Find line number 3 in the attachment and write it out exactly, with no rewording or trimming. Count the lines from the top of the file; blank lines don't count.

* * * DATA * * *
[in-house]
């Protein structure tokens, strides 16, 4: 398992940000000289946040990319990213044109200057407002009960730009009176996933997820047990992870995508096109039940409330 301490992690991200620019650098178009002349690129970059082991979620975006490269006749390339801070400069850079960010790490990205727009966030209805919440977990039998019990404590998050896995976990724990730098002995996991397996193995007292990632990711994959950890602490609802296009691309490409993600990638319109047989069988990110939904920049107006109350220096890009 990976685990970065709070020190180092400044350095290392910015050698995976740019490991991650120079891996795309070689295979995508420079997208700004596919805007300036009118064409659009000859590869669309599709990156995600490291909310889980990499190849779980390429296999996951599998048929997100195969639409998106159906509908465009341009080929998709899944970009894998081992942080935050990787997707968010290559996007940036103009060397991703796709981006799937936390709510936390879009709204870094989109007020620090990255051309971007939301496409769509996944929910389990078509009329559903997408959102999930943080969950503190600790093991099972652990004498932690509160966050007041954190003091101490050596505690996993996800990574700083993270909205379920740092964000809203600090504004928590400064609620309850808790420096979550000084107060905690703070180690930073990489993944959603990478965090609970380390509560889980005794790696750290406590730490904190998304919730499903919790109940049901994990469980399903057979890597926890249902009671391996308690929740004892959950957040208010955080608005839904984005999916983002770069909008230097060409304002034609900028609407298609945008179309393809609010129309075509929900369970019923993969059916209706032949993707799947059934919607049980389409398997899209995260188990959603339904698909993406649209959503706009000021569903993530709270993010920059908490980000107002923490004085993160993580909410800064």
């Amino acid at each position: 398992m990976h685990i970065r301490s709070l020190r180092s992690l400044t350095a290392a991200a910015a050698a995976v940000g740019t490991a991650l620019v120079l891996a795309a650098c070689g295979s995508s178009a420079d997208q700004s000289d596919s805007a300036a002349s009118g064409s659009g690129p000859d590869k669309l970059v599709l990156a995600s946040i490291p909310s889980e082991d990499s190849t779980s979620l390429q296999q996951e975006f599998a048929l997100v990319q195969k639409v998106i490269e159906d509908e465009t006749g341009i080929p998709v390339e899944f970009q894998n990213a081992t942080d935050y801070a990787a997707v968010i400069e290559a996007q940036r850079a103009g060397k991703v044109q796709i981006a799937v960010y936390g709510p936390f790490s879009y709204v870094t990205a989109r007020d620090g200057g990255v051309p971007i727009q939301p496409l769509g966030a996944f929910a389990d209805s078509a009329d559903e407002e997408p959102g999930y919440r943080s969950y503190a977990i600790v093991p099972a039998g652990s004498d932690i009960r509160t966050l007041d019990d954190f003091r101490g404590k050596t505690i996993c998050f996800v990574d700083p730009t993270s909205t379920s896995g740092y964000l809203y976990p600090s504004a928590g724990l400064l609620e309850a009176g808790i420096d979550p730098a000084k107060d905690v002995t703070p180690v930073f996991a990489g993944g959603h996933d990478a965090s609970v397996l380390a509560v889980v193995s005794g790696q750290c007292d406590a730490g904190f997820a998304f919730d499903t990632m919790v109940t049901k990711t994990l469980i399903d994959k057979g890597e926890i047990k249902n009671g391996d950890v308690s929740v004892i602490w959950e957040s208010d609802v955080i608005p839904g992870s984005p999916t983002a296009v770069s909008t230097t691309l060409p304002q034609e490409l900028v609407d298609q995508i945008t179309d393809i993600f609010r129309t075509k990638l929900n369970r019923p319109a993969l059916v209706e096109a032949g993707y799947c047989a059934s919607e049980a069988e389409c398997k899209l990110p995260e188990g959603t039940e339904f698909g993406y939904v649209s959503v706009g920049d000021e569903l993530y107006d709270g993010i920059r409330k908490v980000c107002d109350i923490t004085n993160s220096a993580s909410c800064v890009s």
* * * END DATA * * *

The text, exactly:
């Amino acid at each position: 398992m990976h685990i970065r301490s709070l020190r180092s992690l400044t350095a290392a991200a910015a050698a995976v940000g740019t490991a991650l620019v120079l891996a795309a650098c070689g295979s995508s178009a420079d997208q700004s000289d596919s805007a300036a002349s009118g064409s659009g690129p000859d590869k669309l970059v599709l990156a995600s946040i490291p909310s889980e082991d990499s190849t779980s979620l390429q296999q996951e975006f599998a048929l997100v990319q195969k639409v998106i490269e159906d509908e465009t006749g341009i080929p998709v390339e899944f970009q894998n990213a081992t942080d935050y801070a990787a997707v968010i400069e290559a996007q940036r850079a103009g060397k991703v044109q796709i981006a799937v960010y936390g709510p936390f790490s879009y709204v870094t990205a989109r007020d620090g200057g990255v051309p971007i727009q939301p496409l769509g966030a996944f929910a389990d209805s078509a009329d559903e407002e997408p959102g999930y919440r943080s969950y503190a977990i600790v093991p099972a039998g652990s004498d932690i009960r509160t966050l007041d019990d954190f003091r101490g404590k050596t505690i996993c998050f996800v990574d700083p730009t993270s909205t379920s896995g740092y964000l809203y976990p600090s504004a928590g724990l400064l609620e309850a009176g808790i420096d979550p730098a000084k107060d905690v002995t703070p180690v930073f996991a990489g993944g959603h996933d990478a965090s609970v397996l380390a509560v889980v193995s005794g790696q750290c007292d406590a730490g904190f997820a998304f919730d499903t990632m919790v109940t049901k990711t994990l469980i399903d994959k057979g890597e926890i047990k249902n009671g391996d950890v308690s929740v004892i602490w959950e957040s208010d609802v955080i608005p839904g992870s984005p999916t983002a296009v770069s909008t230097t691309l060409p304002q034609e490409l900028v609407d298609q995508i945008t179309d393809i993600f609010r129309t075509k990638l929900n369970r019923p319109a993969l059916v209706e096109a032949g993707y799947c047989a059934s919607e049980a069988e389409c398997k899209l990110p995260e188990g959603t039940e339904f698909g993406y939904v649209s959503v706009g920049d000021e569903l993530y107006d709270g993010i920059r409330k908490v980000c107002d109350i923490t004085n993160s220096a993580s909410c800064v890009s």